Today London got what seems like its annual dump of snow. Quite a large amount of snow and certainly more than in previous years from what I can remember. And this year, in deference to all the rat-racers and school children, the snow had the good grace to come at the weekend. But for us marathoners, with 10 weeks until the London marathon or less for Brighton, every Sunday counts. So what should you do when you wake up to thick snow?
Well rolling over and going back to sleep isn’t really an option I’m afraid. I am haunted by a passage in Charlie Spedding’s brilliant book From Last to First when he describes how he went to a multi-storey carpark to smash out his speed session because of thick snow everywhere else. That, for me, is the essence of ‘where there’s a will, there’s a way’. And I believe we should all be inspired by that level of dedication. I’ll be the first to acknowledge that Spedding was different to most people in his relentless pursuit of excellence, but we can all learn from his example.
So what to do when the snow comes?
There is always the option of the dreadmill. I am not a fan of pounding away on a moving walkway in a sweat-smelling gym, but if you must, it is better than nothing. But ideally you should get out.
Running on snow and ice.
As with so much of running, there is a calculation to be made here. Going for a run is good. Going for a run, slipping over and bruising your coccyx or twisting your ankle and missing weeks of training is not good. This morning I went for a run on virgin snow which was loose and therefore tough to run on, but not icy or slippery. So do the calculation: check the conditions underfoot and adjust your plans. For this reason it is really worth thinking about footwear. Normal trainers can be OK although you’re likely to get wet feet, but again, check the conditions underfoot. I dug out my trail shoes – the excellent Brooks Trailblade – and they were ideal. Sure my feet still got soaked, but the Trailblades gave me the extra grip that I needed. I have also read about ‘ice grips’ which are worn over your running shoes and act like snow-chains for the feet. I’ve never tried them though so I can’t comment (if you have please leave a comment below!)
Clothing is less of a safety issue than footwear, but worth thinking about, especially if you are going long. The trick here, as with all cold-weather training, is to layer in a way that allows you to remove layers as you get hot or add layers if you get cold. Arm-warmers are a brilliant idea – I have two pairs: a thicker pair for really cold conditions and a thinner pair for the rest of the time. I wrote about the benefits of arm-warmers here. I also love my Innov8 Debrisock which, whilst not waterproof, will help keep snow from getting in the top of the shoe. There are other small waterproof or Goretex gaiters that you could consider. I consider a hat that wicks sweat and a pair of good running gloves essential.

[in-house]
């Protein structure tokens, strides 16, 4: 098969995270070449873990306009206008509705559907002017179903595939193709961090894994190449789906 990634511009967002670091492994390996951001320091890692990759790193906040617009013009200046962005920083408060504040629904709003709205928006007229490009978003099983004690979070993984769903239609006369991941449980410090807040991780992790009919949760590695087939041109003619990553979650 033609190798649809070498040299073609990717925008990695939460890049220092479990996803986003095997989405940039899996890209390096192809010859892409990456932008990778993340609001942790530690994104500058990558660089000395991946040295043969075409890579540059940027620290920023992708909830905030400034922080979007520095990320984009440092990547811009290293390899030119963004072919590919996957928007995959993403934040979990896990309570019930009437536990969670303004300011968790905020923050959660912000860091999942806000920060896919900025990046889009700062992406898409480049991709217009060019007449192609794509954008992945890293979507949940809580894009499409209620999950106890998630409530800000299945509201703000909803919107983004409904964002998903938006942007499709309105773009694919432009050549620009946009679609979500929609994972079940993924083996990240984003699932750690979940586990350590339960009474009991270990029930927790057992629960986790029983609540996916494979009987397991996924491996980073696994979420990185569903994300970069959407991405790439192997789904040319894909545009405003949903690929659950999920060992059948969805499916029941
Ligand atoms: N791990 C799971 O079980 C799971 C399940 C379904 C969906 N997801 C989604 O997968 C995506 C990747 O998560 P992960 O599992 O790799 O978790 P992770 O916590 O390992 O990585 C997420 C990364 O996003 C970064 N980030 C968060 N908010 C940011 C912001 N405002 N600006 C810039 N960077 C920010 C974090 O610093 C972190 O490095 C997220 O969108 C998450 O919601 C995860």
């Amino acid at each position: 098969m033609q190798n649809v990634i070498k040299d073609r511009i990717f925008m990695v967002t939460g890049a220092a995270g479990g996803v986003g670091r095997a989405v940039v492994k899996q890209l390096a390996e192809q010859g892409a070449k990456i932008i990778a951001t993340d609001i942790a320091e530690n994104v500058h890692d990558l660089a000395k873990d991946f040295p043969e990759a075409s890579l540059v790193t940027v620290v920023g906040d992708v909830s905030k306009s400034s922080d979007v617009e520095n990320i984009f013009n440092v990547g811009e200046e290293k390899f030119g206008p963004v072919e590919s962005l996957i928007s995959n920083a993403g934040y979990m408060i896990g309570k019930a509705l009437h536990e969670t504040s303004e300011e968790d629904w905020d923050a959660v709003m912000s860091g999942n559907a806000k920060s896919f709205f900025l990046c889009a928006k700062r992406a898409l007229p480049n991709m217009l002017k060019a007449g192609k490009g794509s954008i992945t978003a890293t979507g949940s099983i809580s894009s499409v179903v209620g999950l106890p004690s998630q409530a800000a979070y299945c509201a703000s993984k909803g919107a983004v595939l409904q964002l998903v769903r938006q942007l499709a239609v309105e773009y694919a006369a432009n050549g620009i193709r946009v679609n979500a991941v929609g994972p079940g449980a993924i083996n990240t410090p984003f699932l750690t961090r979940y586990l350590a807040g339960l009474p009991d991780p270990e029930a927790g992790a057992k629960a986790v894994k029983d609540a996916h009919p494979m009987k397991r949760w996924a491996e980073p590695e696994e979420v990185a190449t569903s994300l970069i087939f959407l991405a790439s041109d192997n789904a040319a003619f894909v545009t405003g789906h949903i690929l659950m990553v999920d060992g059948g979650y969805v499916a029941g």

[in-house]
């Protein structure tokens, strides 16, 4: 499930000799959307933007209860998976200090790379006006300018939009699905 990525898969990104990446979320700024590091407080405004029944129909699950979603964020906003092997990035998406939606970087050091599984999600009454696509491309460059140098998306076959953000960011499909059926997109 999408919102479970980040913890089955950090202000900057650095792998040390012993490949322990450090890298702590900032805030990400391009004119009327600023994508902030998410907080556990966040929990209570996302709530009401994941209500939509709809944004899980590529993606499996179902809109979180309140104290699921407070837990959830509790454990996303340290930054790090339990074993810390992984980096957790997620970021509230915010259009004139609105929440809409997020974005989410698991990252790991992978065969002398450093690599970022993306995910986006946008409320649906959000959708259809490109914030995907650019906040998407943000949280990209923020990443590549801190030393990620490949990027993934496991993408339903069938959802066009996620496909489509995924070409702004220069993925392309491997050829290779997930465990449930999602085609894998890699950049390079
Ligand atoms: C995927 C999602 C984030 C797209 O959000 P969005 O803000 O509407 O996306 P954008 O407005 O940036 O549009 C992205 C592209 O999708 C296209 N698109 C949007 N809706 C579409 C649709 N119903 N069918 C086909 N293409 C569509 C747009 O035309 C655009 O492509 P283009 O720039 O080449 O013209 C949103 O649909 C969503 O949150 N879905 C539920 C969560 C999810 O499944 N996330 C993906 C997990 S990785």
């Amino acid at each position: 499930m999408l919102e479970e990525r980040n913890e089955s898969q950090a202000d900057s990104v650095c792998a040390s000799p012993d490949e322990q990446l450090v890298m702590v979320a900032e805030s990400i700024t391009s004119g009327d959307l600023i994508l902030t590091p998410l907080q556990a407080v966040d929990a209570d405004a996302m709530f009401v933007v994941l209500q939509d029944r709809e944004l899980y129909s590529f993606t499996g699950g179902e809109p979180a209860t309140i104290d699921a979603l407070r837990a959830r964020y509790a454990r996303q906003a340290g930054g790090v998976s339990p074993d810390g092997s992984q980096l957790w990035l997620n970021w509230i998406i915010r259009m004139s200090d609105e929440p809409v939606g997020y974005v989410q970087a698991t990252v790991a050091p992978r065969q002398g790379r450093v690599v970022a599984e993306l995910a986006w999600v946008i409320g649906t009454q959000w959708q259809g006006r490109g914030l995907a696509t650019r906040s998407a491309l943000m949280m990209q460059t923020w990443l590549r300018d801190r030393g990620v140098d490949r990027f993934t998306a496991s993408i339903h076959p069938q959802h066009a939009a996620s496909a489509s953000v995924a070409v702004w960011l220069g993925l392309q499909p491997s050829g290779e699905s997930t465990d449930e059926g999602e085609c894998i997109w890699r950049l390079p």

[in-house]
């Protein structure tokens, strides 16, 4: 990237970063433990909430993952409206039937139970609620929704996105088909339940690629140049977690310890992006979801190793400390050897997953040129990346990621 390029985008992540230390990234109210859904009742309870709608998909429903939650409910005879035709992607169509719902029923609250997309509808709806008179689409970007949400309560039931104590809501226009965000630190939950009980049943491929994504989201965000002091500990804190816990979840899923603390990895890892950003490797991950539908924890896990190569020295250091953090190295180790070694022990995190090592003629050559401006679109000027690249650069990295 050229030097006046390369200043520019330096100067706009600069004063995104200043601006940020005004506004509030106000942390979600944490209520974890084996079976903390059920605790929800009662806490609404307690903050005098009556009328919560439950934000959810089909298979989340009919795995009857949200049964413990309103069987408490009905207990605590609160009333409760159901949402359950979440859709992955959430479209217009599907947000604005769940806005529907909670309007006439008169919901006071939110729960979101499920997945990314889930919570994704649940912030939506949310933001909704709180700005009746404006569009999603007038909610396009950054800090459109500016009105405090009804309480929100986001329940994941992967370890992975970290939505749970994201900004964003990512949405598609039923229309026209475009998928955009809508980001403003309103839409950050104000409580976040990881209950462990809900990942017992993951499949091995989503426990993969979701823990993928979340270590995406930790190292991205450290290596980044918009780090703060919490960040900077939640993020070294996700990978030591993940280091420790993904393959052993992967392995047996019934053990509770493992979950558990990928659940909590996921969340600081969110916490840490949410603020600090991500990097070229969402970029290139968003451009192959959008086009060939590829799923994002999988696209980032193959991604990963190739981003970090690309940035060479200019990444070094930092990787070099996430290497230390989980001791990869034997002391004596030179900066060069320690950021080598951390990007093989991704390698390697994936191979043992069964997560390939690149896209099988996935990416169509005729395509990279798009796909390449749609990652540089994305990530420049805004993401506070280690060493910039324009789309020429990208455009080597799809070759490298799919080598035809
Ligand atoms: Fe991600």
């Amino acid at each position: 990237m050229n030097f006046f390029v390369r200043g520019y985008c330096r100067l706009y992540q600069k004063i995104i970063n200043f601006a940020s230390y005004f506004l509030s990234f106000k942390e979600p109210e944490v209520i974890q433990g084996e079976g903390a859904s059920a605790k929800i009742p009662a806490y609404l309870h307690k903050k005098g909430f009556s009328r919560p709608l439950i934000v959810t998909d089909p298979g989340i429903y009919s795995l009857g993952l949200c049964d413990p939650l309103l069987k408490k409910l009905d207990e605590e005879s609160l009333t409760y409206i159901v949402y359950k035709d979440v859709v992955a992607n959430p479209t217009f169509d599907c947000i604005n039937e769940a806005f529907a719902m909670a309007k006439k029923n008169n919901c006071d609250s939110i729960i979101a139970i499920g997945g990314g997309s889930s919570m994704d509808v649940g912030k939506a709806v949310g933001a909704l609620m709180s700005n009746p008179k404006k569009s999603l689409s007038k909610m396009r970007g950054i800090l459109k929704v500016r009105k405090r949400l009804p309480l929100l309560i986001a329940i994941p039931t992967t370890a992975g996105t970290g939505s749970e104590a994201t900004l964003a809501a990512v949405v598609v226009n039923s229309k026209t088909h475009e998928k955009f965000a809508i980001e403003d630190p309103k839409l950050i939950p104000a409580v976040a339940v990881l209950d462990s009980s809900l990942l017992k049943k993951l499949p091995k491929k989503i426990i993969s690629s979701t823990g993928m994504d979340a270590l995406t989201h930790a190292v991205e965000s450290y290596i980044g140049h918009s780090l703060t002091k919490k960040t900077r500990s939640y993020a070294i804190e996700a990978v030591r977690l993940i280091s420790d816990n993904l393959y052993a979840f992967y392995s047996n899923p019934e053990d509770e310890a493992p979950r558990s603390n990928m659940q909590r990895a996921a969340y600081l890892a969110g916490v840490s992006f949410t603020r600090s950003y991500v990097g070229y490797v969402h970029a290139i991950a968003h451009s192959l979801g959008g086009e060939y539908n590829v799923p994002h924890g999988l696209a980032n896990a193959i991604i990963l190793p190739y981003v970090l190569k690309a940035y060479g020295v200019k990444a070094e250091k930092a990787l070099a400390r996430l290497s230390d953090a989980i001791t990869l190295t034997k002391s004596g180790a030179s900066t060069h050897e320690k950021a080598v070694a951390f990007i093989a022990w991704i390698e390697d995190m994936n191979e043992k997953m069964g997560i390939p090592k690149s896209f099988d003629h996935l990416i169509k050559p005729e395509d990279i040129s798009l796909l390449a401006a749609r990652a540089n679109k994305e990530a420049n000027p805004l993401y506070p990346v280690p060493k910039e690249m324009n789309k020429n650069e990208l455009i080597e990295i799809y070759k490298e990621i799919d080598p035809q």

I think that the things to remember when running on ice or snow are mainly common sense. It is more difficult to see undulations and obstacles when everything is white. Snow, especially as it starts to get trampled, becomes very uneven. Loose snow is much, much harder to run on than pavement or tarmac or even woodland trails. Packed snow is slippery. All of these factors lead me to the same bit of advice: take it easy and adapt a little. You will highly likely run a little slower on snow and ice than you would in normal conditions. That is OK, the effort levels are higher so you will still get a great training benefit. And you should also look around, enjoy the scenes. It isn’t often we get snow in London, so if you live in the capital, get away from all the black slush and head for the parks and open spaces and just enjoy it.
So there we go. By the time I have posted this the snow in London will be looking decidedly uninspiring. But this morning at 7am it was beautiful and I can tell you that my legs feel every one of the miles that I did today. So be sure to layer up, reach for your trail shoes and go out and enjoy yourself. It won’t be here for long!